The way into BurningMan and out can have some awful line-ups (although the past year was very smooth). Best plan is to try and stagger your entrance/exit to non peak times. Most don’t mind the wait on the way in because quite frankly it builds anticipation and the line of cars and people can actually be a quite fun “moving tail gate party”. On the way out though it’s like anywhere else you just want to beat the rush and get home. Personally we have started to leave within an hour of the Man burning down on the Saturday night which is the second last and most looked forward to night of the week. Sure we miss the final day but man we are clear sailing the whole way out As for stages etc it really is easy to get to where you want to be. You can be as far from the action as possible for a sound sleep or you can be right at center stage. Toward the end of the week it’s does get way busier as the locals start to arrive but still easy to get to where you need too. Food wise there is only two commercialized areas which do often have lines: the line up for ice which can be lengthy, and there is a central camp for those who want to indulge in a fancy iced coffee etc and see some spoken word etc. The almighty porta potties are readily available in long stretches so line-ups are infrequent. They surprisingly keep them half clean (for the most part), but all seasoned veterans will tell you to get to them at sunrise for the best clean bathroom experience!
Personally for us it’s our own party that we throw as it is a well known/attended party. It is an Apres Ski theme, full with fake snow machines, crazy DJ’s, two bars, and the famous “Shot Ski.” It is our gift back to the community and a lot of money and energy goes into it. Seeing all those people have that much fun is a total blast.
For some it’s the dust storms, but I find them fun. I’d have to go with mornings. That initial breath of 110 degree air in a super heated tent or RV while hung over is never something to look forward too.
Opulent Temple: a crazy awesome and well attended nightly techno venue with fire and some sick DJ’s. Also, Distrikt is a day version for those looking to kick up some sand and party during the day. The best venues though are the ones you don’t know about until you stumble upon them…..simply riding the Playa on your bike and saying “hey let’s check that place out” has led to some of the funniest moments of the week.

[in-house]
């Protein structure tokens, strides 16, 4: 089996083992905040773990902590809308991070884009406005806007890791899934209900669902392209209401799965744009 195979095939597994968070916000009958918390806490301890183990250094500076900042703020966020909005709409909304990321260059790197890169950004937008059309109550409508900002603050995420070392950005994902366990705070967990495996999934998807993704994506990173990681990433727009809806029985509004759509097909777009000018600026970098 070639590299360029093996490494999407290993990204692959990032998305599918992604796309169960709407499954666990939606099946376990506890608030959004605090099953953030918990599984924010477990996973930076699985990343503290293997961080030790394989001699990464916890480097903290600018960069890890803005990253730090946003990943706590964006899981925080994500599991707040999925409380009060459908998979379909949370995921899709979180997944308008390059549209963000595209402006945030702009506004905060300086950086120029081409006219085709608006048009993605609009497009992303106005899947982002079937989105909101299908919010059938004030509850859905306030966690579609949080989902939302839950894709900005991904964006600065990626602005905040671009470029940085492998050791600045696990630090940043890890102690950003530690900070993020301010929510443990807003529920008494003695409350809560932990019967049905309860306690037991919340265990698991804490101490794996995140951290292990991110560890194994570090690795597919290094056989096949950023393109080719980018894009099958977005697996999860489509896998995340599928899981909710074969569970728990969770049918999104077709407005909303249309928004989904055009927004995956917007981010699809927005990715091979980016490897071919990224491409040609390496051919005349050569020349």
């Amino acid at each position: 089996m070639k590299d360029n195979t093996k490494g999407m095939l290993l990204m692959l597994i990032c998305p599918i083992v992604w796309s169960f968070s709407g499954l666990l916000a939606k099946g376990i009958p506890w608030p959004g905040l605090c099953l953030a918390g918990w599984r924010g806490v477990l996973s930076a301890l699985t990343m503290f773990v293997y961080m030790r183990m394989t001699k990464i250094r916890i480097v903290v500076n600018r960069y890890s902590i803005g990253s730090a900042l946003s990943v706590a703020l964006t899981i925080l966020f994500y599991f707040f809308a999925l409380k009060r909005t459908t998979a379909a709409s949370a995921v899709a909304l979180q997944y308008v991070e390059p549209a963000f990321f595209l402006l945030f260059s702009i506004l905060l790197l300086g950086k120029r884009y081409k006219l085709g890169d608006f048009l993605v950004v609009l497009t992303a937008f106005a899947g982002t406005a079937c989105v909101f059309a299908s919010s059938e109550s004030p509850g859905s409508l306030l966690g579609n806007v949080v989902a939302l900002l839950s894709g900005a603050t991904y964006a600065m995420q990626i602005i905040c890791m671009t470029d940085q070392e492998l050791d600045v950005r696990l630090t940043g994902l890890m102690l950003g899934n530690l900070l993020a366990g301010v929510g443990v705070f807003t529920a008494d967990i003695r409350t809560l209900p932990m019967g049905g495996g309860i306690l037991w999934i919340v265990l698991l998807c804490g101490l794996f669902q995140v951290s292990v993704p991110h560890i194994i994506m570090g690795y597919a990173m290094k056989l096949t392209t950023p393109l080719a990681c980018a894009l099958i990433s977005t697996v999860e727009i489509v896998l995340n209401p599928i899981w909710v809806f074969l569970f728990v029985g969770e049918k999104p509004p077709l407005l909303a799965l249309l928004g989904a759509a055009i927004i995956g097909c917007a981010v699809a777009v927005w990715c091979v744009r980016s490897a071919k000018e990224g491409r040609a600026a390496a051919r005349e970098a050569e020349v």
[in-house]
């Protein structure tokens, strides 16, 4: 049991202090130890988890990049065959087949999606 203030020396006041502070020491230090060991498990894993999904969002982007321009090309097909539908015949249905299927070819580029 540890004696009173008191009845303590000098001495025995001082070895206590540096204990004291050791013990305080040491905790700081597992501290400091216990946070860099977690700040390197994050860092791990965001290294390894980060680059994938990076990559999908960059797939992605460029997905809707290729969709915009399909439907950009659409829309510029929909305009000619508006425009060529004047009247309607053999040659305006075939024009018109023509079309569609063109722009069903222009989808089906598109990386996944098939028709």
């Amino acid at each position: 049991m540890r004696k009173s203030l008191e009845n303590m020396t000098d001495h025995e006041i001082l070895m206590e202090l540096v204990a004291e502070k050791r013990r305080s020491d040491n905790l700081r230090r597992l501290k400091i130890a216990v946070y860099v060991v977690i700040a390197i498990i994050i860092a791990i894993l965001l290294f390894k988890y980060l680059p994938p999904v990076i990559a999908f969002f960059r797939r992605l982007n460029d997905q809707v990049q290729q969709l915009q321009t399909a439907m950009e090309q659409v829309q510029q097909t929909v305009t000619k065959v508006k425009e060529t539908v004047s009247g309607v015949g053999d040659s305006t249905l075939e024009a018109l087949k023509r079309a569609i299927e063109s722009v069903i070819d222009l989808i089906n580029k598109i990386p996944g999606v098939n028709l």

There is a guy who sets up a tent and volunteers to clean your ass crack. Not joking. Hey, to each his own though right??
Favorite nationality to travel with?
Anyone who has an interesting story to tell and likes crushing a few beers is perfect for me. Yes, it usually ends up being a Canadian but I’m surrounded by them it seems!
Least favorite nationality to travel with?
Can’t say I have one, more and more I’m finding you can find good people from all stretches of this planet. Perhaps though given the whole mantra of burning man there is a much larger proportion of these fine folks. In three years and over 50,000 in attendance in each time, I have not witnessed a single altercation at the festival.
Best thing you put in your face hole while traveling?
Last year at burningman we ended up making Macaroni and Grape Jelly bagel sandwiches as it was that time of the week where you just made do. They were surprisingly good as are most things after 15 beers.
Our first year all we brought was vodka and powdered blueberry Gatorade mix. We forgot to bring any other mix and drank approximately 100 vodka Gatorade’s each over the week. I can’t even look at the stuff anymore.
Best quote from your trip?
You will need to assign a burning man name to yourself when you get there. “My name is Dr. Superman. I can do anything Superman can…………but I’m also a Doctor.”
All pictures provided by Scott Woodburn